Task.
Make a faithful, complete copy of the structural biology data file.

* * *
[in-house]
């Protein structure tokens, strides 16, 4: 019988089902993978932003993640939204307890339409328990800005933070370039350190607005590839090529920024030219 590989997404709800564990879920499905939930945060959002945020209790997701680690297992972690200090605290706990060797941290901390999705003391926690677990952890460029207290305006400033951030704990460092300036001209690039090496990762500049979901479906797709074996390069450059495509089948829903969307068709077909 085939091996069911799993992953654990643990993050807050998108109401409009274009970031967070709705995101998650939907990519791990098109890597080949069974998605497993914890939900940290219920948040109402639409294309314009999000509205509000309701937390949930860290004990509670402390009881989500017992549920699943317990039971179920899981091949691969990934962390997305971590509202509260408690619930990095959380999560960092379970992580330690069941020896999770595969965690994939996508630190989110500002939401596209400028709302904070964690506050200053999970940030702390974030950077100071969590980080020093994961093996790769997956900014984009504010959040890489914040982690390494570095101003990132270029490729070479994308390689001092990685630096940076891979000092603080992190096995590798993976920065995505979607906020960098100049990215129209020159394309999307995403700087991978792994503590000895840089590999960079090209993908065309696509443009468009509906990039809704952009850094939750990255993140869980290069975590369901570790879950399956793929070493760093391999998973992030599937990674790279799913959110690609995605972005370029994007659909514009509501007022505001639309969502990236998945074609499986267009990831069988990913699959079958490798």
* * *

[in-house]
């Protein structure tokens, strides 16, 4: 019988089902993978932003993640939204307890339409328990800005933070370039350190607005590839090529920024030219 590989997404709800564990879920499905939930945060959002945020209790997701680690297992972690200090605290706990060797941290901390999705003391926690677990952890460029207290305006400033951030704990460092300036001209690039090496990762500049979901479906797709074996390069450059495509089948829903969307068709077909 085939091996069911799993992953654990643990993050807050998108109401409009274009970031967070709705995101998650939907990519791990098109890597080949069974998605497993914890939900940290219920948040109402639409294309314009999000509205509000309701937390949930860290004990509670402390009881989500017992549920699943317990039971179920899981091949691969990934962390997305971590509202509260408690619930990095959380999560960092379970992580330690069941020896999770595969965690994939996508630190989110500002939401596209400028709302904070964690506050200053999970940030702390974030950077100071969590980080020093994961093996790769997956900014984009504010959040890489914040982690390494570095101003990132270029490729070479994308390689001092990685630096940076891979000092603080992190096995590798993976920065995505979607906020960098100049990215129209020159394309999307995403700087991978792994503590000895840089590999960079090209993908065309696509443009468009509906990039809704952009850094939750990255993140869980290069975590369901570790879950399956793929070493760093391999998973992030599937990674790279799913959110690609995605972005370029994007659909514009509501007022505001639309969502990236998945074609499986267009990831069988990913699959079958490798």